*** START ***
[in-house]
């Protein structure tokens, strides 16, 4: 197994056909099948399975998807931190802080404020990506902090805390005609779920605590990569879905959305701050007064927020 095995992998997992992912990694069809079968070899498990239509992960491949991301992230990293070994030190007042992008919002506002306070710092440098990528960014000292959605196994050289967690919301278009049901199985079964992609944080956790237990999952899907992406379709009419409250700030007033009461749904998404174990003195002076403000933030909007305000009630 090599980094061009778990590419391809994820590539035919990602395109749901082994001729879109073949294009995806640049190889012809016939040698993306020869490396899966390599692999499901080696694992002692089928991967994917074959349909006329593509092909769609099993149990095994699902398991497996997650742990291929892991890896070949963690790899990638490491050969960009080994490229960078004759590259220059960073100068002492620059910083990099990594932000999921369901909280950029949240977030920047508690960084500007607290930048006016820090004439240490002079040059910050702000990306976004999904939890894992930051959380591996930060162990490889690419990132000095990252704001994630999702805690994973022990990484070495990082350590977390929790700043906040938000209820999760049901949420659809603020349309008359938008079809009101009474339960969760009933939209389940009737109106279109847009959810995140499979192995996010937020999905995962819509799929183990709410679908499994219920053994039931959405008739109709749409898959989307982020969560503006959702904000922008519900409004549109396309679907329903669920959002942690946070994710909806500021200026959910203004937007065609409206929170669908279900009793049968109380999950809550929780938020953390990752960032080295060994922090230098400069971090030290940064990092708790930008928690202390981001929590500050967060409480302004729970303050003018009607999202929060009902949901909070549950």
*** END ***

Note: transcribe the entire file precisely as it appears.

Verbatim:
[in-house]
């Protein structure tokens, strides 16, 4: 197994056909099948399975998807931190802080404020990506902090805390005609779920605590990569879905959305701050007064927020 095995992998997992992912990694069809079968070899498990239509992960491949991301992230990293070994030190007042992008919002506002306070710092440098990528960014000292959605196994050289967690919301278009049901199985079964992609944080956790237990999952899907992406379709009419409250700030007033009461749904998404174990003195002076403000933030909007305000009630 090599980094061009778990590419391809994820590539035919990602395109749901082994001729879109073949294009995806640049190889012809016939040698993306020869490396899966390599692999499901080696694992002692089928991967994917074959349909006329593509092909769609099993149990095994699902398991497996997650742990291929892991890896070949963690790899990638490491050969960009080994490229960078004759590259220059960073100068002492620059910083990099990594932000999921369901909280950029949240977030920047508690960084500007607290930048006016820090004439240490002079040059910050702000990306976004999904939890894992930051959380591996930060162990490889690419990132000095990252704001994630999702805690994973022990990484070495990082350590977390929790700043906040938000209820999760049901949420659809603020349309008359938008079809009101009474339960969760009933939209389940009737109106279109847009959810995140499979192995996010937020999905995962819509799929183990709410679908499994219920053994039931959405008739109709749409898959989307982020969560503006959702904000922008519900409004549109396309679907329903669920959002942690946070994710909806500021200026959910203004937007065609409206929170669908279900009793049968109380999950809550929780938020953390990752960032080295060994922090230098400069971090030290940064990092708790930008928690202390981001929590500050967060409480302004729970303050003018009607999202929060009902949901909070549950």